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I'm aware of headaches that involve returning in try/catch/finally blocks - cases where the return in the finally is always the return for the method, even if a return in a try or catch block should be the one executed.

However, does the same apply to System.exit()? For example, if I have a try block:

try {
    //Code
    System.exit(0)
}
catch (Exception ex) {
    //Log the exception
}
finally {
    System.exit(1)
}

If there are no exceptions, which System.exit() will be called? If the exit was a return statement, then the line System.exit(1) would always (?) be called. However, I'm not sure if exit behaves differently than return.

The code is in an extreme case that is very difficult, if not impossible, to reproduce, so I can't write a unit test. I'm going to try to run an experiment later today, if I get a few free minutes, but I'm curious anyway, and perhaps someone on SO knows the answer and can provide it before or in case I can't run an experiment.

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6  
How is this an extreme case that is difficult to test? –  JRL Sep 11 '09 at 13:49
1  
The code I provided isn't. However, it's about getting time to write the test (which I no longer have to do, thanks to erickson). –  Thomas Owens Sep 11 '09 at 14:22

3 Answers 3

up vote 42 down vote accepted

No. System.exit(0) doesn't return, and the finally block is not executed.

System.exit(int) can throw a SecurityException. If that happens, the finally block will be executed. And since the same principal is calling the same method from the same code base, another SecurityException is likely to be thrown from the second call.


Here's an example of the second case:

import java.security.Permission;

public class Main
{

  public static void main(String... argv)
    throws Exception
  {
    System.setSecurityManager(new SecurityManager() {

      @Override
      public void checkPermission(Permission perm)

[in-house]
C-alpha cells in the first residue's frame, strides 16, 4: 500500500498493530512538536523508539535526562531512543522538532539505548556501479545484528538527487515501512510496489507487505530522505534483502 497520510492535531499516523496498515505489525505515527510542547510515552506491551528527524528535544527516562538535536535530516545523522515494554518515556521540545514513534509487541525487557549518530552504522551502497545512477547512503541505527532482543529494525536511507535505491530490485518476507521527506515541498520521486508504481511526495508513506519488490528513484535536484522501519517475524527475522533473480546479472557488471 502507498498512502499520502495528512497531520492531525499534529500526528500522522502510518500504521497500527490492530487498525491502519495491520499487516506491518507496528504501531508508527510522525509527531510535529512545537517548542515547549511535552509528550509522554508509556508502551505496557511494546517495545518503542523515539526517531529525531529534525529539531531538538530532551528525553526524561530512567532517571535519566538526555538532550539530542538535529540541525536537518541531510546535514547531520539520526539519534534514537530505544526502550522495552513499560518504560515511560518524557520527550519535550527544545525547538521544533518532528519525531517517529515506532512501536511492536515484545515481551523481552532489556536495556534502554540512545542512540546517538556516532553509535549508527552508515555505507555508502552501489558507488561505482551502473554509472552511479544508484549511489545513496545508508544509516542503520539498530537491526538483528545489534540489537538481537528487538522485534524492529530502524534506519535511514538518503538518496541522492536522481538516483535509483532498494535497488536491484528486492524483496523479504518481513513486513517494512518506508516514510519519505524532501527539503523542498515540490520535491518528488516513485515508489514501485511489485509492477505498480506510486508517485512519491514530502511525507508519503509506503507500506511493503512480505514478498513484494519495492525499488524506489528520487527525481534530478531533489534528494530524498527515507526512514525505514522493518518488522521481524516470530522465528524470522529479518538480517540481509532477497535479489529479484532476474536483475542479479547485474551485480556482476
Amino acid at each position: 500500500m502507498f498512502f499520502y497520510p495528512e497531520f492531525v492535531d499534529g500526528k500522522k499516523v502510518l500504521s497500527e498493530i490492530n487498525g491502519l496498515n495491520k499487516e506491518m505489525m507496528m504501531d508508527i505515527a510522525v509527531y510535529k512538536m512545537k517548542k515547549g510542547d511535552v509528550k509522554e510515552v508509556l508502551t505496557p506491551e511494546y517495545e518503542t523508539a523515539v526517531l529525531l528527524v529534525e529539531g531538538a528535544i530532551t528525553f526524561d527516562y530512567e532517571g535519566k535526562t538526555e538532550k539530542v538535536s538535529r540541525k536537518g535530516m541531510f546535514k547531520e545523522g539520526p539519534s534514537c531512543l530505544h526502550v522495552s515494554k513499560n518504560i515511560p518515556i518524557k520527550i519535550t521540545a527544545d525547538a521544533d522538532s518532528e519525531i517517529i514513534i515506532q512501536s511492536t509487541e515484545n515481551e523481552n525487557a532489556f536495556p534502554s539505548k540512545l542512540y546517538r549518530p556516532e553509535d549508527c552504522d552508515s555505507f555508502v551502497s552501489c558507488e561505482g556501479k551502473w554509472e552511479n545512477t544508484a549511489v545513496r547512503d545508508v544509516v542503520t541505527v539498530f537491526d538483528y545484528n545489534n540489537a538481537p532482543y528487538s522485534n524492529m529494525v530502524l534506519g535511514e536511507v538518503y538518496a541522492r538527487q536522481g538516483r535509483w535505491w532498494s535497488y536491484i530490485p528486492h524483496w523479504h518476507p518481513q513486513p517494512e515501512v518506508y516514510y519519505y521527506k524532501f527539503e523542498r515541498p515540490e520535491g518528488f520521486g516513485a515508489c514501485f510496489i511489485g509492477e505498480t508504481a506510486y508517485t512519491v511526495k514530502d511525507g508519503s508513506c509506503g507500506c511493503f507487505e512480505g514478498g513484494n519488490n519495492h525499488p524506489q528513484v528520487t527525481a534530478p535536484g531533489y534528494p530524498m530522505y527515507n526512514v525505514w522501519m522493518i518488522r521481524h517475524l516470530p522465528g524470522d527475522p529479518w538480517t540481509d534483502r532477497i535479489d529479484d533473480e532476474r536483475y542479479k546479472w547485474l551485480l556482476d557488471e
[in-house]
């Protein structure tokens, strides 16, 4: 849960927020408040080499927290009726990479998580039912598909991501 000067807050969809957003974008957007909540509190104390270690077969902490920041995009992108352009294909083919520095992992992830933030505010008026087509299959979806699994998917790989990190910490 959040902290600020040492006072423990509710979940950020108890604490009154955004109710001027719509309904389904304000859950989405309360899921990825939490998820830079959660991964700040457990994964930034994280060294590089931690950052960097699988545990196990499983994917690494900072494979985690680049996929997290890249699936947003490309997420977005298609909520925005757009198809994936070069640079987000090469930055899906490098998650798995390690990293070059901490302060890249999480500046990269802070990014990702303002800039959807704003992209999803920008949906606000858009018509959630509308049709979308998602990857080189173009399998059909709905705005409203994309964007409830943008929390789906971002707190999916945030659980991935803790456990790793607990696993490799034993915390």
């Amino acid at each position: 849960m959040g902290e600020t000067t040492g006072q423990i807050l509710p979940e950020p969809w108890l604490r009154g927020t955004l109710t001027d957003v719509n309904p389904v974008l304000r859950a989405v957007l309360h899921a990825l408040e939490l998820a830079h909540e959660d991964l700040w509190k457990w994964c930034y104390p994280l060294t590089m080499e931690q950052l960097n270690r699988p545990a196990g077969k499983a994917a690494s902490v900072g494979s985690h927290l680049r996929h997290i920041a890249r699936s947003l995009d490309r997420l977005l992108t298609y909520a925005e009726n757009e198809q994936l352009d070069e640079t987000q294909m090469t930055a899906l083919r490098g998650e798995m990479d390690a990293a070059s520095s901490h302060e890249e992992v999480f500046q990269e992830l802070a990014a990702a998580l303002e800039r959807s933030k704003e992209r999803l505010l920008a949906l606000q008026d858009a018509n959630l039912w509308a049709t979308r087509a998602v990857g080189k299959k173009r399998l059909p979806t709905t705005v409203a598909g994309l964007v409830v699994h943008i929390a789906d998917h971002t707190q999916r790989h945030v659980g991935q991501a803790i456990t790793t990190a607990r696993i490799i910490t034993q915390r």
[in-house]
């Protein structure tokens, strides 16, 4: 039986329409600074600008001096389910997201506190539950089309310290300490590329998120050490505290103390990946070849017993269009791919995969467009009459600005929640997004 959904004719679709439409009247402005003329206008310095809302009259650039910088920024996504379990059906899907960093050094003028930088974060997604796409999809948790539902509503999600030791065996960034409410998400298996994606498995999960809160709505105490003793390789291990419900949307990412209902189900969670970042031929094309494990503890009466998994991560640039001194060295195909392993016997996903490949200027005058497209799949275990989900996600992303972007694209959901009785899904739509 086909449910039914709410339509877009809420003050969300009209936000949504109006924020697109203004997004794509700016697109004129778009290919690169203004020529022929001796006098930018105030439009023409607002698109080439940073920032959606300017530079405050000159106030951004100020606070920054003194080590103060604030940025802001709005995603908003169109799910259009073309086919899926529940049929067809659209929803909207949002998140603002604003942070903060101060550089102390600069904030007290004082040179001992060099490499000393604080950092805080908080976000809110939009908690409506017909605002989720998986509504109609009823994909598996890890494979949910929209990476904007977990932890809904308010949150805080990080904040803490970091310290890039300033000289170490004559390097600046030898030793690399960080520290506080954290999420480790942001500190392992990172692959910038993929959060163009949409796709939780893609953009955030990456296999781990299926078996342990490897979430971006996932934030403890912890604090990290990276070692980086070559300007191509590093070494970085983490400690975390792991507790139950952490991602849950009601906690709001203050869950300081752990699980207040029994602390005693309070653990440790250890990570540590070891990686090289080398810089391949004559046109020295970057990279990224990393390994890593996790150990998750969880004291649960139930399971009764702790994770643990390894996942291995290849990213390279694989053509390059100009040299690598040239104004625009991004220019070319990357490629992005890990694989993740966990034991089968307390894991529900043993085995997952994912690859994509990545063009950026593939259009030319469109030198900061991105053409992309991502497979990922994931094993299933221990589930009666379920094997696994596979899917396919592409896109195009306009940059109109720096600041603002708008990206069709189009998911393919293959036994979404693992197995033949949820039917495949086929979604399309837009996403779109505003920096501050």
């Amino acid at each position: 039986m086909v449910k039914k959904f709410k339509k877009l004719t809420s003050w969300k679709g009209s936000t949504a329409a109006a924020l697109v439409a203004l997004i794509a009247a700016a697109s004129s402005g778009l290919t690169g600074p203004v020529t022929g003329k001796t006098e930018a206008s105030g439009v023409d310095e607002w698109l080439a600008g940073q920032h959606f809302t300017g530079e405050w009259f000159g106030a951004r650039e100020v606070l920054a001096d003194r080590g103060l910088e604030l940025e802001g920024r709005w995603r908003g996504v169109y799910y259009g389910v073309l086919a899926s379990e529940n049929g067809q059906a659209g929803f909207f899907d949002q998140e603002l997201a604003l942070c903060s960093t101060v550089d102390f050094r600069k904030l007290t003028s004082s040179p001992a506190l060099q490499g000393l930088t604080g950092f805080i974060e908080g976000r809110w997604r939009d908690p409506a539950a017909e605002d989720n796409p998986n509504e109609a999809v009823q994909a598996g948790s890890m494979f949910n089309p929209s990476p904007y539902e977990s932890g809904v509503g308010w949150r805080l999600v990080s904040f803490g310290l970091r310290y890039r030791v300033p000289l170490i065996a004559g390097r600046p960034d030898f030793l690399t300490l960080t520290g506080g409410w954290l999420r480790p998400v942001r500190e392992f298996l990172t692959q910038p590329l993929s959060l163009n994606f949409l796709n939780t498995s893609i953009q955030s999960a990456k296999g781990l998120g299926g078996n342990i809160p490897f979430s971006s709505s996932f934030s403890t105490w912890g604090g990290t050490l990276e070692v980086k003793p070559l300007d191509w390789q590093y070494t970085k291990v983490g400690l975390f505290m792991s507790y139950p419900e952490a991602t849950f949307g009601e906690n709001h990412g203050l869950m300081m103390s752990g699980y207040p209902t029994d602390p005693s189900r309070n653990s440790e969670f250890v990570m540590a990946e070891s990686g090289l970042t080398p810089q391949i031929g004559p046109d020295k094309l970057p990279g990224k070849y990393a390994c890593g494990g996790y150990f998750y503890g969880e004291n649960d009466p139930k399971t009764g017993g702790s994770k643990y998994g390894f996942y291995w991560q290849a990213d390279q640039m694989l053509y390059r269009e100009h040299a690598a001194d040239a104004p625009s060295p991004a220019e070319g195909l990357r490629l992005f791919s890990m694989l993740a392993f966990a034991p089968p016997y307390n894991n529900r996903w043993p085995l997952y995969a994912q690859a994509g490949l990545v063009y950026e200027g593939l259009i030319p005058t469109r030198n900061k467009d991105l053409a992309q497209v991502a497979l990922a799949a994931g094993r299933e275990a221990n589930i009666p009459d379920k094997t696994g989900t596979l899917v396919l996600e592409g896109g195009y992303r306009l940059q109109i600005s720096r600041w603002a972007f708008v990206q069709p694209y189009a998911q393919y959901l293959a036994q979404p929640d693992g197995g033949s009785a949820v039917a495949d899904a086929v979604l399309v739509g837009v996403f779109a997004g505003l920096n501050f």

{
        /* Allow everything else. */
      }

      @Override
      public void checkExit(int status)
      {
        /* Don't allow exit with any status code. */
        throw new SecurityException();
      }

    });
    System.err.println("I'm dying!");
    try {
      System.exit(0);
    } finally {
      System.err.println("I'm not dead yet!");
      System.exit(1);
    }
  }

}
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8  
It is also possible for a StackOverflowException to prevent System.exit from happening, if the stack frame calling System.exit is just before the stack limit. These kind of boundary conditions can be engineered by hackers sometimes, so if you have security invariants that depend on this, install a Thread.UncaughtExceptionHandler that exits as a defense in depth. –  Mike Samuel Mar 6 '11 at 14:21
    
Just to add that I've frequently encountered cases where the same block of code that the OP provides in his question will result in the finally block being executed (if Ant is using as an application launch script relying on Ant's java task) or not being executed (if the application is invoked directly using java from the console, without Ant). I guess that based on this answer it would seem that when the application is invoked from within Ant's java task a SecurityException is thrown. –  Marcus Junius Brutus Sep 13 at 17:23

Simple tests including catch too reveal that if system.exit(0) does not throw a security exception, it will be the last executed statement (catch and finally are not executed at all).

If system.exit(0) does throw a security exception, catch and finally statements are executed. If both catch and finally contain system.exit() statements, only statements preceding these system.exit() statements are executed.

In both cases decribed above, if the try code belongs to a method called by another method, the called method does not return.

More details here (personal blog).

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2  
Thank you for taking care of the attribution. :) –  Andrew Barber Jul 30 '12 at 13:04

finally block will be executed no matter what....even if try block throws any throwable(exception or error).....

only case finally block does not execute...is when we call System.exit() method..

try{ System.out.println("I am in try block"); System.exit(1); } catch(Exception ex){ ex.printStackTrace(); } finally { System.out.println("I am in finally block!!!"); }

It will not execute finally block. The program will be terminated after System.exit() statement.

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